Producers should take a broader overview of their herd’s performance and look for greater collaboration between different sources of technical advice according to James Hanks from PAN Livestock Services at the University of Reading.
Speaking at the British Cattle Breeders Conference, he encouraged producers to look at a wide range of key parameters simultaneously and not view them in isolation. “Too often we see the vet focussing on one goal and the nutritionist on another,” he said. “Both might be setting sensible targets but it leaves the producer wondering what to prioritise when looking to make the best use of time and resources.”
Dr Hanks used recent data from 500 NMR recorded herds to show the variation in performance for 25 key parameters covering fertility, production, cell counts and longevity.
The survey, carried out by the University of Reading, has been running for two years now and it is having a valuable impact on dairy herd management. For each parameter a target value is set at the level that 25% - or one in four herds - are actually achieving. Through NMR’s InterHerd+ producers can compare the relative performance of their own herd and see which parameters they are strong in and where they are weaker and there is cause for concern.
“It would be rare for any herd to be ‘bad’ for every parameter and at least by comparing a number of factors there’s some encouraging news for the producer as well as some wake up calls,” added Dr Hanks. “It really is a valuable discussion document for the whole team – vets, advisers as well as farm staff – in understanding the dynamics of the herd and explaining the different strengths and weaknesses as well as the priorities for improvement.”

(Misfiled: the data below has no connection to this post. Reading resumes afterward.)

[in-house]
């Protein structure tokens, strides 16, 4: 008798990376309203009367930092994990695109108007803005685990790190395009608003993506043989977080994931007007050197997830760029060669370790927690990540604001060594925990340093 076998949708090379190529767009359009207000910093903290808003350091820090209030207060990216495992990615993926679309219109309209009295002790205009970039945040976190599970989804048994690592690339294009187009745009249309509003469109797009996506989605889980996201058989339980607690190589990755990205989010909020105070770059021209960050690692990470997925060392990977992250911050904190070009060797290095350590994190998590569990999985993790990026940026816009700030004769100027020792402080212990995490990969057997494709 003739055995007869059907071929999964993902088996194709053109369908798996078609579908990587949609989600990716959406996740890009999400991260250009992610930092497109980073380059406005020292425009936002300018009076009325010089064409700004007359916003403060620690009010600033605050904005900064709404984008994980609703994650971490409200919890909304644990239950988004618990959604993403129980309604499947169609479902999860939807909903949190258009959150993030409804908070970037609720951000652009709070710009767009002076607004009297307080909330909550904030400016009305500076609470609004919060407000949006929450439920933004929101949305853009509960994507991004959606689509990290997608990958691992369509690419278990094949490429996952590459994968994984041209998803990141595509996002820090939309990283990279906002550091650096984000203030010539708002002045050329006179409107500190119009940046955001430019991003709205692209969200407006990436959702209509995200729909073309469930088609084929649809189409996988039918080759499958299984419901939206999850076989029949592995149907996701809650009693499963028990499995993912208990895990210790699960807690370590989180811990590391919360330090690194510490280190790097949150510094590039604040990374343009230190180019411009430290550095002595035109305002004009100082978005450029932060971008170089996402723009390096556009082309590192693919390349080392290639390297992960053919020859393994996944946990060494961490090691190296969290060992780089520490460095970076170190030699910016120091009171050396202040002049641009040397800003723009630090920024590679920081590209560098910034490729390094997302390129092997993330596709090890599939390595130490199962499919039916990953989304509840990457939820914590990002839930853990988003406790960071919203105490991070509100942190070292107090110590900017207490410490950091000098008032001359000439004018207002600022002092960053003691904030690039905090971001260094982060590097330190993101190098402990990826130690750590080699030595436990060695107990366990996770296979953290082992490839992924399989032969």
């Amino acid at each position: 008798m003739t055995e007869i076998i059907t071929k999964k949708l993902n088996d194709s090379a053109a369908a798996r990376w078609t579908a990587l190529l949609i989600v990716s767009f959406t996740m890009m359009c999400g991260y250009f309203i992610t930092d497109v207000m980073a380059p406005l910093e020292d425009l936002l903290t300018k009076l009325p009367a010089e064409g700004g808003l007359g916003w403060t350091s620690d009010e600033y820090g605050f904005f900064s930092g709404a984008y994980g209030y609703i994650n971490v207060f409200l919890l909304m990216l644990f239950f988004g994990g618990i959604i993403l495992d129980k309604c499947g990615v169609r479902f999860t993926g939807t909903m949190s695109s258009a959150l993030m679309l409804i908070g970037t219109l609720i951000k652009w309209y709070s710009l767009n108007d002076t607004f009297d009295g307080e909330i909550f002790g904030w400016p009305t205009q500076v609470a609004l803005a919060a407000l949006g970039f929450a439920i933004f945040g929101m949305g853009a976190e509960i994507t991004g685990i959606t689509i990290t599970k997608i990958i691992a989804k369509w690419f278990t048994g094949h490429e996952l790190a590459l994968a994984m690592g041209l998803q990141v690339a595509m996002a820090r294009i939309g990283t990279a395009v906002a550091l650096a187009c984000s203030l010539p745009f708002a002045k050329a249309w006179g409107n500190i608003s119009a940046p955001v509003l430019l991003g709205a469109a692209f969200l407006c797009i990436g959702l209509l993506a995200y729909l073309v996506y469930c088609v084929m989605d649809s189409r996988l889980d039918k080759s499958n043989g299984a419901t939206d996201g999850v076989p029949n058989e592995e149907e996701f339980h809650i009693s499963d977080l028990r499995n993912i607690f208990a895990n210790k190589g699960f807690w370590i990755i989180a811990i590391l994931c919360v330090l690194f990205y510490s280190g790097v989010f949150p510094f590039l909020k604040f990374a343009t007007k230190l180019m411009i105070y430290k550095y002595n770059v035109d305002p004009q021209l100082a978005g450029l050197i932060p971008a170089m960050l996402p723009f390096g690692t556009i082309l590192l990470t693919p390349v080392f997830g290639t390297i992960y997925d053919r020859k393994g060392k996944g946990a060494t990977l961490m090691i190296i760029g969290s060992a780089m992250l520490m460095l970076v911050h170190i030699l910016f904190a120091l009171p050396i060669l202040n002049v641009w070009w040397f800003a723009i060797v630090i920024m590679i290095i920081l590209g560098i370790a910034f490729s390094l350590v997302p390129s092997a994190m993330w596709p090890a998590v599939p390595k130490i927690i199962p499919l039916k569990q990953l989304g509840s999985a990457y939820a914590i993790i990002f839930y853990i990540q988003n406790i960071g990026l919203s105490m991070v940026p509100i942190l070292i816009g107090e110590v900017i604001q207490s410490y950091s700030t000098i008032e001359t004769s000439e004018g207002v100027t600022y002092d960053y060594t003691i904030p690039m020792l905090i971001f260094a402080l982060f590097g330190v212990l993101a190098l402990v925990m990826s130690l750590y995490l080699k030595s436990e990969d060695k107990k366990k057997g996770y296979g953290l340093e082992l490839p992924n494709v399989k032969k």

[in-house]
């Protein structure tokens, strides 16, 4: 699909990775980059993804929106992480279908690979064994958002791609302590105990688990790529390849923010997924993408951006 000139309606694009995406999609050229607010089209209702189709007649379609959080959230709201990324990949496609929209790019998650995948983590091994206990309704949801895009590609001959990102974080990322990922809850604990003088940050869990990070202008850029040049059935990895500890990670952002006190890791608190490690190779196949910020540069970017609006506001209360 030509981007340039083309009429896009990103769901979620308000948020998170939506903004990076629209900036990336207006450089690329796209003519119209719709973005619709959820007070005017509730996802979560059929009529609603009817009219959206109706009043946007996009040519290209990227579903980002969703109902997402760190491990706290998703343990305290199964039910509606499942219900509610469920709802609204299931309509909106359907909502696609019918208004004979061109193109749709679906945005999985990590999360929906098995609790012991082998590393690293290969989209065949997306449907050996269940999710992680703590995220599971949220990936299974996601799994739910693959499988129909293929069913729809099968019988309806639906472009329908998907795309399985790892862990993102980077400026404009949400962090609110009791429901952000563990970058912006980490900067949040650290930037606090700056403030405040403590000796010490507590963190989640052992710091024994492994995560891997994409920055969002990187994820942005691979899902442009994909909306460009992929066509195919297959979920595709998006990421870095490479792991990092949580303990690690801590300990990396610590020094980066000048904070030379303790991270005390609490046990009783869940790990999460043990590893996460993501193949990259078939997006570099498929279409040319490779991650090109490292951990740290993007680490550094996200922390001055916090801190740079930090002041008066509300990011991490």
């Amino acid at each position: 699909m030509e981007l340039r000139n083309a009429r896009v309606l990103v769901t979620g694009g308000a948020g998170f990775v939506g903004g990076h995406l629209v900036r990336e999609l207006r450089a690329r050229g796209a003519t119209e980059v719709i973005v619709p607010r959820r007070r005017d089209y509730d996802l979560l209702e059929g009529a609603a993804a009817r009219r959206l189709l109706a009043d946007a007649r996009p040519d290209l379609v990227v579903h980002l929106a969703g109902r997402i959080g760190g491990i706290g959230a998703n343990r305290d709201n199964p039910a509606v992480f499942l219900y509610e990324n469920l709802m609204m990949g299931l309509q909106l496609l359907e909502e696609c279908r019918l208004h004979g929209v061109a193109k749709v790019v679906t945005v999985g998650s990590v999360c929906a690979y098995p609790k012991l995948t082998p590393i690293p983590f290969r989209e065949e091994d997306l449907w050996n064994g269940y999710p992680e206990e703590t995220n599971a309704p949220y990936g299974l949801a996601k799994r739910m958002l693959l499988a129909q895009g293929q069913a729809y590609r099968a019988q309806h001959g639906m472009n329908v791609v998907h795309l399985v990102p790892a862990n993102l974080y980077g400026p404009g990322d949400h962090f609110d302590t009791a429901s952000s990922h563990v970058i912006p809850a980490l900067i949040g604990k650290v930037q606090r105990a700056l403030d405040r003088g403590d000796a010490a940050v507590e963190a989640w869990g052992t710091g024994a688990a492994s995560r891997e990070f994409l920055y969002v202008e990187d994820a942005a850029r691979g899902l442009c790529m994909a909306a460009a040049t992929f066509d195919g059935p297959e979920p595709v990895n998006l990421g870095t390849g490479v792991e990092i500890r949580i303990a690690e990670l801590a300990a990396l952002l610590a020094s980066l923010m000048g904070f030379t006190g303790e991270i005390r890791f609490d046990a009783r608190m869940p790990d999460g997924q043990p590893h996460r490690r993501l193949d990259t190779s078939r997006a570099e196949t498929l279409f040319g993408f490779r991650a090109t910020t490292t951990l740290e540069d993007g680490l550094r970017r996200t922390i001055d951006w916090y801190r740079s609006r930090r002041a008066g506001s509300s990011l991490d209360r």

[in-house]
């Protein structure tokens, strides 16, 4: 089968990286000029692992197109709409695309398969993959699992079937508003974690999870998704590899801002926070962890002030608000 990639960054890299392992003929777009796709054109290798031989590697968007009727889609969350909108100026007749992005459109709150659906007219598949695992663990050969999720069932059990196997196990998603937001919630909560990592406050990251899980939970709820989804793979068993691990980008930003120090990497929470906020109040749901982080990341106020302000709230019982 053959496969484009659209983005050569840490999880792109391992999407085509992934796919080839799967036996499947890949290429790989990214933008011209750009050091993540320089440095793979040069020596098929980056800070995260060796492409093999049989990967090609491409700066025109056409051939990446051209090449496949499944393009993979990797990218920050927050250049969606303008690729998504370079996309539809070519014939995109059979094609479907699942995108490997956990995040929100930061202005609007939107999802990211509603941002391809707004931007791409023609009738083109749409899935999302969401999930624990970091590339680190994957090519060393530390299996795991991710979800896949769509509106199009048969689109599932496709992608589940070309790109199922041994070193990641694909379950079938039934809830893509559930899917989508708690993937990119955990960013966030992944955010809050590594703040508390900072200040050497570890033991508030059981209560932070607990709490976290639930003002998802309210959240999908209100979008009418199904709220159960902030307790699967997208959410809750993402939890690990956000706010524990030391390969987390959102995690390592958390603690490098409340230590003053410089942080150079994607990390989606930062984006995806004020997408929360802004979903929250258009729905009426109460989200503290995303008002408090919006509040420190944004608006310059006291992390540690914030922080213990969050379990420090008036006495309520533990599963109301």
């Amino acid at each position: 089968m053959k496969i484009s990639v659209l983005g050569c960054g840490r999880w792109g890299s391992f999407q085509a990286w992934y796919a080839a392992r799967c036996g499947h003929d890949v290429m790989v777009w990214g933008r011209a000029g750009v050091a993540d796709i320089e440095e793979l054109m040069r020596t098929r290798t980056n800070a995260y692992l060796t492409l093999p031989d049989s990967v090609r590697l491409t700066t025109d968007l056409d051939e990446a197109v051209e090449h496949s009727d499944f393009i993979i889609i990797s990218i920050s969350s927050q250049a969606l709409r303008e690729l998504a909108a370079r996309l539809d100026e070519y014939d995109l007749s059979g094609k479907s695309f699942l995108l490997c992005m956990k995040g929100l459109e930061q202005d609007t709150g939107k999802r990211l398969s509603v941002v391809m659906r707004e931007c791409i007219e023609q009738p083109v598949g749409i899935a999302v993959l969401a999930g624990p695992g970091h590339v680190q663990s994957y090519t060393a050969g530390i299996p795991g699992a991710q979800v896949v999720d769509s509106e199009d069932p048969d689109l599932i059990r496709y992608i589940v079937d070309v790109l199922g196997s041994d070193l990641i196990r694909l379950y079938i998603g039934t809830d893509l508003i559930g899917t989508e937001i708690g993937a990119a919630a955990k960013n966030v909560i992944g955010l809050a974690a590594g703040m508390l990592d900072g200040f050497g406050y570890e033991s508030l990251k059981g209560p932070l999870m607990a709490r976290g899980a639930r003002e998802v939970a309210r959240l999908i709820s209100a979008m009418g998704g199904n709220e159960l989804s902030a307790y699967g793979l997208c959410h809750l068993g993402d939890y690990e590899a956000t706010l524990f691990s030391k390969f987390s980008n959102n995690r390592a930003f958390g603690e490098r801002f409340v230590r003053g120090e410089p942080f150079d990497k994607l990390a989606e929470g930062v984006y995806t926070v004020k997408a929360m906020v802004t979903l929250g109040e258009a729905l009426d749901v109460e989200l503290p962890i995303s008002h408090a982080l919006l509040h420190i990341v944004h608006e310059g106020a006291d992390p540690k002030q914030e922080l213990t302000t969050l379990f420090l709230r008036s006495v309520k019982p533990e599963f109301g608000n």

The herds from the NMR database are a representative large-scale sample of commercial dairy herds in the UK and therefore give a true picture of current performance and, in particular, the scale of difference in each parameter. “And as the data sources and calculations are identical for each herd, we are creating a level playing field so true differences show up.”
Dr Hanks went on to explain the benefit of this data to the industry over time. “Although it’s early days, some interesting trends are already emerging and this will become increasingly significant over time.”
Dr Hanks and his team have already compiled data for other breeds as well as the Holsteins and these can be viewed on www.veeru.reading.ac.uk/section1/research.htm
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